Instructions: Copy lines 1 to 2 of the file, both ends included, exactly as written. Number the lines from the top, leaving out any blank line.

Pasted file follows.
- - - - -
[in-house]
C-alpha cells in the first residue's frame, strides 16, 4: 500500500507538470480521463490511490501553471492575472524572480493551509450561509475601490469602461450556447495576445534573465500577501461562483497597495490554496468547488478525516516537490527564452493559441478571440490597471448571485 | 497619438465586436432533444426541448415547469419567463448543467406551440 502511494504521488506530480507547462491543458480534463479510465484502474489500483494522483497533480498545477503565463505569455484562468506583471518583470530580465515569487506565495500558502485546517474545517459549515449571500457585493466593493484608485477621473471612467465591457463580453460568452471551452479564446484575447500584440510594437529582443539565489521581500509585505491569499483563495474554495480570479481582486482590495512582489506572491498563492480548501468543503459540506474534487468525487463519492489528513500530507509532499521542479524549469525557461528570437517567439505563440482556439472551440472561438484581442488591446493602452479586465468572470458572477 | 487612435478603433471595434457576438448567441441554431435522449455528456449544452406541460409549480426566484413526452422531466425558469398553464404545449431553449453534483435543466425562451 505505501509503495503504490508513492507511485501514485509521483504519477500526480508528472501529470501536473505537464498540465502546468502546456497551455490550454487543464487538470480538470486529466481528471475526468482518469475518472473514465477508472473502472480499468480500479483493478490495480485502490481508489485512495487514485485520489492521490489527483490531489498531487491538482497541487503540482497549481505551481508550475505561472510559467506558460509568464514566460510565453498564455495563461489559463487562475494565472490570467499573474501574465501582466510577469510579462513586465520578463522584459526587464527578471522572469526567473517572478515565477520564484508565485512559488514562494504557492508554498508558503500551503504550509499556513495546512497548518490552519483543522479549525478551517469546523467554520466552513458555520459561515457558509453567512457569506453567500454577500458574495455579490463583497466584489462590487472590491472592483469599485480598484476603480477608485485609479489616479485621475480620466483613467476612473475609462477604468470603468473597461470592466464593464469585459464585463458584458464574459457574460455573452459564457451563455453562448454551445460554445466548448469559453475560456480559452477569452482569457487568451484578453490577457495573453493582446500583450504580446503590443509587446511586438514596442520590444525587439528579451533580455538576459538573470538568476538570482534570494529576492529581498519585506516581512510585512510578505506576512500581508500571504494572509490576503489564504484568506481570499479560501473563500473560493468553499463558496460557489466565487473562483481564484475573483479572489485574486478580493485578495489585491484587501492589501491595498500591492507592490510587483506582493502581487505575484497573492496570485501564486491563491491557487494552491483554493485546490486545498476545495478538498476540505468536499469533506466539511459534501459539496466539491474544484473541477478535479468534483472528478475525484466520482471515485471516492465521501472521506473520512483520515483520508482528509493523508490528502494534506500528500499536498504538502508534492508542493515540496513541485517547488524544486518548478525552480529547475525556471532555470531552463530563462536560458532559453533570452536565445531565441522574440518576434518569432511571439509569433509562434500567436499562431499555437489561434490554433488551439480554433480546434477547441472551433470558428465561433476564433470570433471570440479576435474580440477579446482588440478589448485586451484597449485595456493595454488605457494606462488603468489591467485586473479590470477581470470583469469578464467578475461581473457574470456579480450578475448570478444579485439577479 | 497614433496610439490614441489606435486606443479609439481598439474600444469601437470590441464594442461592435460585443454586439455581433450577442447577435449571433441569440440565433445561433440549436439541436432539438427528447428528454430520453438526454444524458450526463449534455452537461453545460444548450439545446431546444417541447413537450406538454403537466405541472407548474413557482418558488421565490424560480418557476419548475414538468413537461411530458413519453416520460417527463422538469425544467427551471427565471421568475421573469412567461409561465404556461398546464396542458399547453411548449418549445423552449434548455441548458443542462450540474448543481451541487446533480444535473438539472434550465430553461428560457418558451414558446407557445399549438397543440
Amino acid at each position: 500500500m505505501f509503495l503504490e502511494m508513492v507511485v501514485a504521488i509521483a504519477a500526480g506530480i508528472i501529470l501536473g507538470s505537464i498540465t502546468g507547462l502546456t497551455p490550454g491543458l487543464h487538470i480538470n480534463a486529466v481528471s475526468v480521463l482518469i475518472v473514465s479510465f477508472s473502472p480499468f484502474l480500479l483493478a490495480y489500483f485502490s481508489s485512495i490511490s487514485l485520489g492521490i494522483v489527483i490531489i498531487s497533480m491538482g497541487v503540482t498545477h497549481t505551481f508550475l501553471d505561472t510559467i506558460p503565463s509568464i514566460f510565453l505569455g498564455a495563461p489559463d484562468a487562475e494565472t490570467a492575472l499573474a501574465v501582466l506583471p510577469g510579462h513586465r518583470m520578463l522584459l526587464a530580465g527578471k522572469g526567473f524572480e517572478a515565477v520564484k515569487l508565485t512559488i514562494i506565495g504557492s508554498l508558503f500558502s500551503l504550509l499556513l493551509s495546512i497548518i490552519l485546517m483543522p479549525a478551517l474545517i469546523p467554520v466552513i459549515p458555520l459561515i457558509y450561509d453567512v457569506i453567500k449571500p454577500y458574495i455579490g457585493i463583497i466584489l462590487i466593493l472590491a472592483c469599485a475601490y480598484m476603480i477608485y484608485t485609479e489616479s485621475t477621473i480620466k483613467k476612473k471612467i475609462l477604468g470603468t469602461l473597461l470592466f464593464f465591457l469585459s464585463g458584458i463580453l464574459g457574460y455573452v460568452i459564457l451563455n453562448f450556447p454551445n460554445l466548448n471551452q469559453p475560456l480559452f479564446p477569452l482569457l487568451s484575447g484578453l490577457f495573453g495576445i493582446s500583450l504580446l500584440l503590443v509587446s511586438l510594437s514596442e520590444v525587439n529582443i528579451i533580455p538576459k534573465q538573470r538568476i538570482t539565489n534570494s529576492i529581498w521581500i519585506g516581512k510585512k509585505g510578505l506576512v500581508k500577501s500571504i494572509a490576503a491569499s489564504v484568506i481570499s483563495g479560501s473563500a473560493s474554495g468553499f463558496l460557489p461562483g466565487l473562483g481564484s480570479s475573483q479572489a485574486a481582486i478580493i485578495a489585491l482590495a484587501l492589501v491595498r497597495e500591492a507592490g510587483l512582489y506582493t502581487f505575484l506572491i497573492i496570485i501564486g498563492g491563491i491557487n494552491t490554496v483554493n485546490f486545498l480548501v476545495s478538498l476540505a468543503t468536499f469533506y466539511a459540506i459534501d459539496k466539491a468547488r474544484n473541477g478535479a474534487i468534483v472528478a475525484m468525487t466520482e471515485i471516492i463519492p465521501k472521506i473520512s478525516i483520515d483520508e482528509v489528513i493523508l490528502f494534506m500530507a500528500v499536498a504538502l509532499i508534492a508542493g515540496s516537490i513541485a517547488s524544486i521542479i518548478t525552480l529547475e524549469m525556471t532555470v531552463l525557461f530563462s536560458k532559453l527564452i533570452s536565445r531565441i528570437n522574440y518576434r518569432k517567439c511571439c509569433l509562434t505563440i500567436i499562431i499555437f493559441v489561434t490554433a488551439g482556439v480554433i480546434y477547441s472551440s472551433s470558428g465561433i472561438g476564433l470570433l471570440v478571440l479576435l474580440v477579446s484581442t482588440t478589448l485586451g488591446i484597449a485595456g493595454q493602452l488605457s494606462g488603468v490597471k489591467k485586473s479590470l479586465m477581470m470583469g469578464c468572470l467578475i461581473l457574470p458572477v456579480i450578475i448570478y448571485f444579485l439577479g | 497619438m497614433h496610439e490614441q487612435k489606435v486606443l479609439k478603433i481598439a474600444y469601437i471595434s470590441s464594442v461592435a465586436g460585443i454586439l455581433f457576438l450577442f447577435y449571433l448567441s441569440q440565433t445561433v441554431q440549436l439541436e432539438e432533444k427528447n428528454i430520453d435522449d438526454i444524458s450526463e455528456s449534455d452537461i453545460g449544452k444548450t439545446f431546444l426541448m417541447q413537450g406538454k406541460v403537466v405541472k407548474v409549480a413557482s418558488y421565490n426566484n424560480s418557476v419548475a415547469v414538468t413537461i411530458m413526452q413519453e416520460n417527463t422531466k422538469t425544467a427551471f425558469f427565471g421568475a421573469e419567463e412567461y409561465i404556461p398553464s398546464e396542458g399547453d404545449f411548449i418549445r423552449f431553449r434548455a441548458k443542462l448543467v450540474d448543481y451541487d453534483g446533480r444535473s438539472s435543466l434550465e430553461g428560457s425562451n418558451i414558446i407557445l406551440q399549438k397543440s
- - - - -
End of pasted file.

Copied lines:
[in-house]
C-alpha cells in the first residue's frame, strides 16, 4: 500500500507538470480521463490511490501553471492575472524572480493551509450561509475601490469602461450556447495576445534573465500577501461562483497597495490554496468547488478525516516537490527564452493559441478571440490597471448571485 | 497619438465586436432533444426541448415547469419567463448543467406551440 502511494504521488506530480507547462491543458480534463479510465484502474489500483494522483497533480498545477503565463505569455484562468506583471518583470530580465515569487506565495500558502485546517474545517459549515449571500457585493466593493484608485477621473471612467465591457463580453460568452471551452479564446484575447500584440510594437529582443539565489521581500509585505491569499483563495474554495480570479481582486482590495512582489506572491498563492480548501468543503459540506474534487468525487463519492489528513500530507509532499521542479524549469525557461528570437517567439505563440482556439472551440472561438484581442488591446493602452479586465468572470458572477 | 487612435478603433471595434457576438448567441441554431435522449455528456449544452406541460409549480426566484413526452422531466425558469398553464404545449431553449453534483435543466425562451 505505501509503495503504490508513492507511485501514485509521483504519477500526480508528472501529470501536473505537464498540465502546468502546456497551455490550454487543464487538470480538470486529466481528471475526468482518469475518472473514465477508472473502472480499468480500479483493478490495480485502490481508489485512495487514485485520489492521490489527483490531489498531487491538482497541487503540482497549481505551481508550475505561472510559467506558460509568464514566460510565453498564455495563461489559463487562475494565472490570467499573474501574465501582466510577469510579462513586465520578463522584459526587464527578471522572469526567473517572478515565477520564484508565485512559488514562494504557492508554498508558503500551503504550509499556513495546512497548518490552519483543522479549525478551517469546523467554520466552513458555520459561515457558509453567512457569506453567500454577500458574495455579490463583497466584489462590487472590491472592483469599485480598484476603480477608485485609479489616479485621475480620466483613467476612473475609462477604468470603468473597461470592466464593464469585459464585463458584458464574459457574460455573452459564457451563455453562448454551445460554445466548448469559453475560456480559452477569452482569457487568451484578453490577457495573453493582446500583450504580446503590443509587446511586438514596442520590444525587439528579451533580455538576459538573470538568476538570482534570494529576492529581498519585506516581512510585512510578505506576512500581508500571504494572509490576503489564504484568506481570499479560501473563500473560493468553499463558496460557489466565487473562483481564484475573483479572489485574486478580493485578495489585491484587501492589501491595498500591492507592490510587483506582493502581487505575484497573492496570485501564486491563491491557487494552491483554493485546490486545498476545495478538498476540505468536499469533506466539511459534501459539496466539491474544484473541477478535479468534483472528478475525484466520482471515485471516492465521501472521506473520512483520515483520508482528509493523508490528502494534506500528500499536498504538502508534492508542493515540496513541485517547488524544486518548478525552480529547475525556471532555470531552463530563462536560458532559453533570452536565445531565441522574440518576434518569432511571439509569433509562434500567436499562431499555437489561434490554433488551439480554433480546434477547441472551433470558428465561433476564433470570433471570440479576435474580440477579446482588440478589448485586451484597449485595456493595454488605457494606462488603468489591467485586473479590470477581470470583469469578464467578475461581473457574470456579480450578475448570478444579485439577479 | 497614433496610439490614441489606435486606443479609439481598439474600444469601437470590441464594442461592435460585443454586439455581433450577442447577435449571433441569440440565433445561433440549436439541436432539438427528447428528454430520453438526454444524458450526463449534455452537461453545460444548450439545446431546444417541447413537450406538454403537466405541472407548474413557482418558488421565490424560480418557476419548475414538468413537461411530458413519453416520460417527463422538469425544467427551471427565471421568475421573469412567461409561465404556461398546464396542458399547453411548449418549445423552449434548455441548458443542462450540474448543481451541487446533480444535473438539472434550465430553461428560457418558451414558446407557445399549438397543440